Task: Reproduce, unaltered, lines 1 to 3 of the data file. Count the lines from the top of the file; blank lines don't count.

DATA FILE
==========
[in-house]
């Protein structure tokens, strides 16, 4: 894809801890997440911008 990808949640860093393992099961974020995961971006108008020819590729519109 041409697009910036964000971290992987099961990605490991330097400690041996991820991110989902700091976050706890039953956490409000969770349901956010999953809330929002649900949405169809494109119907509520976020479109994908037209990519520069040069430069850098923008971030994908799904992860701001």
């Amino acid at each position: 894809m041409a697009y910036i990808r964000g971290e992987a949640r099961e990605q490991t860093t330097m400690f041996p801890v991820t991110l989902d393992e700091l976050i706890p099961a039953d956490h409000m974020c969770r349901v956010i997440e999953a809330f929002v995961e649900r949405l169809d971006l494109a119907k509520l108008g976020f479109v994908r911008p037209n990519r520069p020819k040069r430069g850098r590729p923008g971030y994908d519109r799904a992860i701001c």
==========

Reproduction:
[in-house]
């Protein structure tokens, strides 16, 4: 894809801890997440911008 990808949640860093393992099961974020995961971006108008020819590729519109 041409697009910036964000971290992987099961990605490991330097400690041996991820991110989902700091976050706890039953956490409000969770349901956010999953809330929002649900949405169809494109119907509520976020479109994908037209990519520069040069430069850098923008971030994908799904992860701001």
């Amino acid at each position: 894809m041409a697009y910036i990808r964000g971290e992987a949640r099961e990605q490991t860093t330097m400690f041996p801890v991820t991110l989902d393992e700091l976050i706890p099961a039953d956490h409000m974020c969770r349901v956010i997440e999953a809330f929002v995961e649900r949405l169809d971006l494109a119907k509520l108008g976020f479109v994908r911008p037209n990519r520069p020819k040069r430069g850098r590729p923008g971030y994908d519109r799904a992860i701001c």